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PLoS One. 2015 Feb 13;10(2):e0116508. doi: 10.1371/journal.pone.0116508. eCollection 2015.

Large scale aggregate microarray analysis reveals three distinct molecular subclasses of human preeclampsia.

Author information

1
Department of Physiology, University of Toronto, Toronto, Ontario, Canada.
2
Interdisciplinary School of Health Sciences, University of Ottawa, Ottawa, Ontario, Canada.

Abstract

BACKGROUND:

Preeclampsia (PE) is a life-threatening hypertensive pathology of pregnancy affecting 3-5% of all pregnancies. To date, PE has no cure, early detection markers, or effective treatments short of the removal of what is thought to be the causative organ, the placenta, which may necessitate a preterm delivery. Additionally, numerous small placental microarray studies attempting to identify "PE-specific" genes have yielded inconsistent results. We therefore hypothesize that preeclampsia is a multifactorial disease encompassing several pathology subclasses, and that large cohort placental gene expression analysis will reveal these groups.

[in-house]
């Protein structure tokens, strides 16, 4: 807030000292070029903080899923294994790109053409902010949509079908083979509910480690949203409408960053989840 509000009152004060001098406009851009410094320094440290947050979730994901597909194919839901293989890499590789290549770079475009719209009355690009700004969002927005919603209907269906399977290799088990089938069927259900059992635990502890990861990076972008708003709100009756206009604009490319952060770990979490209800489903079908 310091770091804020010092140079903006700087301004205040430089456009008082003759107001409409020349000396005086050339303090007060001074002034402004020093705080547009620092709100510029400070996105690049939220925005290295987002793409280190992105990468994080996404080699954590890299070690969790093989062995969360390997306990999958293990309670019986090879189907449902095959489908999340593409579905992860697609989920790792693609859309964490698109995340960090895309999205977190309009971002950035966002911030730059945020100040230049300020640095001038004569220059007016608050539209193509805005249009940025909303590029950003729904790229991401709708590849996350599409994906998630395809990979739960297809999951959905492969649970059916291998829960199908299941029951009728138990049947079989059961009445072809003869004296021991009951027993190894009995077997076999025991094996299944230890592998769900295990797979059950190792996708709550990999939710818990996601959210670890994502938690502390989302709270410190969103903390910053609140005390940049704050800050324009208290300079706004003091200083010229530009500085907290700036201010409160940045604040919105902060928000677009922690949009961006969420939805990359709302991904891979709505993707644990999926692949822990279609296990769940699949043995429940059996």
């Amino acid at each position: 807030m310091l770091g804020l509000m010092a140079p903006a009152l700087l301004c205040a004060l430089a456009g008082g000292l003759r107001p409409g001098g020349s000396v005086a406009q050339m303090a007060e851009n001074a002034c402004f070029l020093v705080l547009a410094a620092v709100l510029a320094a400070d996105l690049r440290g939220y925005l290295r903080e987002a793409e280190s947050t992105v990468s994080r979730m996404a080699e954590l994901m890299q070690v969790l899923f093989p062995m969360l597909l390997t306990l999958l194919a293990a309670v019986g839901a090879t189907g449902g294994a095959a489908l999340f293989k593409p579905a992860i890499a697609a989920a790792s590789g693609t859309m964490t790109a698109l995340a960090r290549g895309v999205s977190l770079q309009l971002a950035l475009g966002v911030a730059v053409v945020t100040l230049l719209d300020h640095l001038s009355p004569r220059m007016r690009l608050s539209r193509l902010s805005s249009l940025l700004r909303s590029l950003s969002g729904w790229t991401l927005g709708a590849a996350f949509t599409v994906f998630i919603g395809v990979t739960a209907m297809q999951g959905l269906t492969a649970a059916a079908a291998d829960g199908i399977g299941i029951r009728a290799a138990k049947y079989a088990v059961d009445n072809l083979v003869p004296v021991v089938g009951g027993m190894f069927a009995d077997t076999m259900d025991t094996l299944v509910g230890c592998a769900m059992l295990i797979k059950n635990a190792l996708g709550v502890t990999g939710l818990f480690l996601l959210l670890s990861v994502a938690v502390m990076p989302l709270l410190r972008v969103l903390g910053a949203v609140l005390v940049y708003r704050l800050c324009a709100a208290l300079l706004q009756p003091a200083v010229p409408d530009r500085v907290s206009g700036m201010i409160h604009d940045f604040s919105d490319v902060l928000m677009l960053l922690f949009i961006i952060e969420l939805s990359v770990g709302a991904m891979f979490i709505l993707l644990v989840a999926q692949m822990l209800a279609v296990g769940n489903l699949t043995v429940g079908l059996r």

RESULTS:

To address our hypothesis, we utilized known bioinformatic methods to aggregate 7 microarray data sets across multiple platforms in order to generate a large data set of 173 patient samples, including 77 with preeclampsia. Unsupervised clustering of these patient samples revealed three distinct molecular subclasses of PE. This included a "canonical" PE subclass demonstrating elevated expression of known PE markers and genes associated with poor oxygenation and increased secretion, as well as two other subclasses potentially representing a poor maternal response to pregnancy and an immunological presentation of preeclampsia.

CONCLUSION:

Our analysis sheds new light on the heterogeneity of PE patients, and offers up additional avenues for future investigation. Hopefully, our subclassification of preeclampsia based on molecular diversity will finally lead to the development of robust diagnostics and patient-based treatments for this disorder.

PMID:
25679511
PMCID:
PMC4332506
DOI:
10.1371/journal.pone.0116508
[Indexed for MEDLINE]
Free PMC Article

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